Performance and Thermals
For performance testing, I put the Ballistix Elite 3600MHz kit through our normal benchmark suite. This includes a few tests using AIDA64, Cinebench, Passmark Performance Test 9, and MaxxMEM. All to get a look at overall performance at the stock speeds. Then after that, I also take a look at the thermals.
So AIDA64 is a very useful tool that allows us to get a look at a few different performance aspects including read, write, and copy speeds as well as memory latency. Testing this kit specifically stands out compared to the past kits tested because all of the other kits have been dual channel kits and this is a quad channel kit and I am testing on X299 which supports quad channel memory. You can see that difference in the read, write, and copy results from ADIA64 below where the Elite kit really pulls ahead of the other kits. The Elite kit stands out in the latency testing as well, with just the Sport LT kit running at 3600 MHz being slightly faster.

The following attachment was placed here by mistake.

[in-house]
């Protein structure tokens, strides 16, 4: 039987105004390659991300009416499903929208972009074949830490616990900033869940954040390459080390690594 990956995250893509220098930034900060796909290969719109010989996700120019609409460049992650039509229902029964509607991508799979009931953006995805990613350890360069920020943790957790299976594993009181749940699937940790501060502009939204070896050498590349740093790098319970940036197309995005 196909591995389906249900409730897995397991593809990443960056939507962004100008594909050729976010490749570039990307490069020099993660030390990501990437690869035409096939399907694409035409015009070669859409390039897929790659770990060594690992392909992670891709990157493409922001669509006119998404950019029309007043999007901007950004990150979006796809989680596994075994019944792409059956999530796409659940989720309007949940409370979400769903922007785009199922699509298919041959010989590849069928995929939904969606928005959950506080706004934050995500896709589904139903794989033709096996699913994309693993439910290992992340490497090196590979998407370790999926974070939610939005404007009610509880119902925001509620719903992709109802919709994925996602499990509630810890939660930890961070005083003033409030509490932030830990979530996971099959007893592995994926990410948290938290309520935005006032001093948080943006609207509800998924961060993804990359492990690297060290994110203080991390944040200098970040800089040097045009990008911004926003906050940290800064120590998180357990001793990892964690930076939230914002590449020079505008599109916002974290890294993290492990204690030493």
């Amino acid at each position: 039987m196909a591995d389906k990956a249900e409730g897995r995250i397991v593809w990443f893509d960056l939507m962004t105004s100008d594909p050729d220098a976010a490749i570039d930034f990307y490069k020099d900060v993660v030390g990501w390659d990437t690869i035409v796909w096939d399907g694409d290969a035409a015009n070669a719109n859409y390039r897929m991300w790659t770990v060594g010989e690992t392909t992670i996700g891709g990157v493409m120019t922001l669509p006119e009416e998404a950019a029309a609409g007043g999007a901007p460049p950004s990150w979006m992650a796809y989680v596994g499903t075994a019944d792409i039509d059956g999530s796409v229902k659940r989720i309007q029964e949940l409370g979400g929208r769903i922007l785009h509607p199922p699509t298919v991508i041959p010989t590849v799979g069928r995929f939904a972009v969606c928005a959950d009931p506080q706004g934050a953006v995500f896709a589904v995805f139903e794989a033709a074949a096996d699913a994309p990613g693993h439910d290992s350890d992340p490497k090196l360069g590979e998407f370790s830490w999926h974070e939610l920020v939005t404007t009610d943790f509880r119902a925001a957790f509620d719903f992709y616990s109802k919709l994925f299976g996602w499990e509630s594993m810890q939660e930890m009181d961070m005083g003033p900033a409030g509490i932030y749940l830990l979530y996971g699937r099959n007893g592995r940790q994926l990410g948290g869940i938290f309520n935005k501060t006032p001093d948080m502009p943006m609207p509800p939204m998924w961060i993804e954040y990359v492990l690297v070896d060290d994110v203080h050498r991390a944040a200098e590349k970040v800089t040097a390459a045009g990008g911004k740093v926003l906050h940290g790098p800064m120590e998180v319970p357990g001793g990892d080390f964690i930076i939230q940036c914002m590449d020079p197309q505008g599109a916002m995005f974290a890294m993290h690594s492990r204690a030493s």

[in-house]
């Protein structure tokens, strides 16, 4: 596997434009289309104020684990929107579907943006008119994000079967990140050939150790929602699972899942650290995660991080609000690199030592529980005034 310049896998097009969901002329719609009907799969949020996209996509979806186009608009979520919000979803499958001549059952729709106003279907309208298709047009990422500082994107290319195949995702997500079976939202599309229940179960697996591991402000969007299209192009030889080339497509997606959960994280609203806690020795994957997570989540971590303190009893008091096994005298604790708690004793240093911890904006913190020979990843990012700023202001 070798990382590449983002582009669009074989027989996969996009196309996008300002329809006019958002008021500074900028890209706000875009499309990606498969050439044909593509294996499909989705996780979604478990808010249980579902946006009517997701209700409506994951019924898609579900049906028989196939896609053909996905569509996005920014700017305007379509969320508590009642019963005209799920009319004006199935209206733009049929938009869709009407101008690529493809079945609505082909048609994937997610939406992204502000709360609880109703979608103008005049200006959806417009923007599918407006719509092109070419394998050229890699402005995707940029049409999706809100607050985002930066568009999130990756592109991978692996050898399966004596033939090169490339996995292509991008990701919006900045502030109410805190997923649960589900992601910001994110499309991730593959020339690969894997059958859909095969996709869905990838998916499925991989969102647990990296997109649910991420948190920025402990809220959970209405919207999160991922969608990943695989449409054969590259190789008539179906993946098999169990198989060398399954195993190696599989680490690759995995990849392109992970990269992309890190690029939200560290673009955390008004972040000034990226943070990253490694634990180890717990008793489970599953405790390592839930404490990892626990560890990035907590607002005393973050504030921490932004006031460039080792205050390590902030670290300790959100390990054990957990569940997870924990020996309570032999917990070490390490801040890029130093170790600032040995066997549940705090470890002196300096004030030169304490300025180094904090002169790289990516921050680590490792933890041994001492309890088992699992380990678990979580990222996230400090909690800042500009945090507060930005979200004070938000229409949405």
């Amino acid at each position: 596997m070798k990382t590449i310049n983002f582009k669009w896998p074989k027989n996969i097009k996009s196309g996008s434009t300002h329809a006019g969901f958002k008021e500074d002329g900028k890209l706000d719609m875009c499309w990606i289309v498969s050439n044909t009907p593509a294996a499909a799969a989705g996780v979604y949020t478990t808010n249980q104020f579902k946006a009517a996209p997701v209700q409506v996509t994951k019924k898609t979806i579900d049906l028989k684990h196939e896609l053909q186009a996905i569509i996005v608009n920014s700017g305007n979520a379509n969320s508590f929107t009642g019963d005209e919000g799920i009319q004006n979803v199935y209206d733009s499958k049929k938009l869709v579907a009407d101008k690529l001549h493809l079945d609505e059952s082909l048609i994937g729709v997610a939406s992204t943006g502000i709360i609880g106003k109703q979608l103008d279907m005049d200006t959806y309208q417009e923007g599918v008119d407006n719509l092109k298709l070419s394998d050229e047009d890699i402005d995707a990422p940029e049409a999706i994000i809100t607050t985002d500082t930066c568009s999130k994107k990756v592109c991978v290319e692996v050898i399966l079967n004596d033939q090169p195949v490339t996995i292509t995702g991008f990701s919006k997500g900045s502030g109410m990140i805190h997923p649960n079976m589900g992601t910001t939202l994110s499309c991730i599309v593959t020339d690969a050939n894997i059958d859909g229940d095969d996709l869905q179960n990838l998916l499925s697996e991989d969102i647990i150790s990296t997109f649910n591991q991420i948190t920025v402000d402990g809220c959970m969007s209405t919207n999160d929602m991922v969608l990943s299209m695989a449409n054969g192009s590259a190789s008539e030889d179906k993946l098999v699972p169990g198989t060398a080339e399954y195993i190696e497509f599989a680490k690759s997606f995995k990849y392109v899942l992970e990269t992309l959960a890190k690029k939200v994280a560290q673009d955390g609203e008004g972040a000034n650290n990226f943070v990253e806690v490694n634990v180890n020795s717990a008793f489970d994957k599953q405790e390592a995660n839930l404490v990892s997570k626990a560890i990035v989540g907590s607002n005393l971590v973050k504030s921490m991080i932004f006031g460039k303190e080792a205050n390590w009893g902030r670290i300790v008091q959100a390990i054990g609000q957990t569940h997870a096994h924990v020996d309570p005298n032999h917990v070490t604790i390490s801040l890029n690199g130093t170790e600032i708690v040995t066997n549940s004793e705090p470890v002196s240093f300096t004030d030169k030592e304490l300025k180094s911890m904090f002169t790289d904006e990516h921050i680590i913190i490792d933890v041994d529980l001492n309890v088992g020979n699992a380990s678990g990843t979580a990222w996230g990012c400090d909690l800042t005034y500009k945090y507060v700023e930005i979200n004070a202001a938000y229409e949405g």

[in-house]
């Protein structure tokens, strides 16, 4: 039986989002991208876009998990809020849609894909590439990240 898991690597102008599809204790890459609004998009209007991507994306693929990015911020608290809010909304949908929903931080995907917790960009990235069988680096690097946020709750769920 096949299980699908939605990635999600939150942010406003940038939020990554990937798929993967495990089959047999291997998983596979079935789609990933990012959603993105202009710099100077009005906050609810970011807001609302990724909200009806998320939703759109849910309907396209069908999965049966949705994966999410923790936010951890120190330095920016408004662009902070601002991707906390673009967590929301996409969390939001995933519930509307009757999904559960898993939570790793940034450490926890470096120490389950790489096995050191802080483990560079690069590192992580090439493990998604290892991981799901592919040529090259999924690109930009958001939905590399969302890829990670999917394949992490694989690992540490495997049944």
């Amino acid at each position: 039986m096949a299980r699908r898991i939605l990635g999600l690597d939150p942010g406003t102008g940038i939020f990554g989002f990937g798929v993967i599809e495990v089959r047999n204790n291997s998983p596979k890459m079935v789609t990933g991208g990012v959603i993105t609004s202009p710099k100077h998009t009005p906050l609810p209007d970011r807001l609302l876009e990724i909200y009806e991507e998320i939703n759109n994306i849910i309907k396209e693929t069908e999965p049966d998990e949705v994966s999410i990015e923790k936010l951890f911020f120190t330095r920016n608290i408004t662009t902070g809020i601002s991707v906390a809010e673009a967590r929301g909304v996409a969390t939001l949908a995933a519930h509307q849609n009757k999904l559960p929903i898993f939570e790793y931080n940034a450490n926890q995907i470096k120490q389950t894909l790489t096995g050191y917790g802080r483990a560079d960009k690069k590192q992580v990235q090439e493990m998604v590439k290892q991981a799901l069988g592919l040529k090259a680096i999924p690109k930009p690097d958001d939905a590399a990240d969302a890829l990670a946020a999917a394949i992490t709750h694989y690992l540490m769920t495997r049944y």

I personally prefer tests that show real-world improvements, not just memory specific tests and Cinebench R15 does show how the quad channel bandwidth and low latency can help in CPU performance.
Passmark Performance Test 9 is another synthetic benchmark but this time rather than focusing on each specific result Passmark has aggregated them all together into their Memory Mark score. In this test, the quad channel bandwidth doesn’t make as much of a difference with one of the overclocked Sport LT kits at 3800 MHz being slightly faster.
While testing in AIDA64 I did run their stress test on the memory for a half hour to heat things up and see how the larger heatspreader for the Elite kit would handle things. Below is a thermal image from during that testing. The top of the kit isn’t the hottest spot, there is a little more heat on the sides of the heatspreader around the RAM chips, but you can clearly see where the ram is on the side thermally and it is pulling the heat away from them.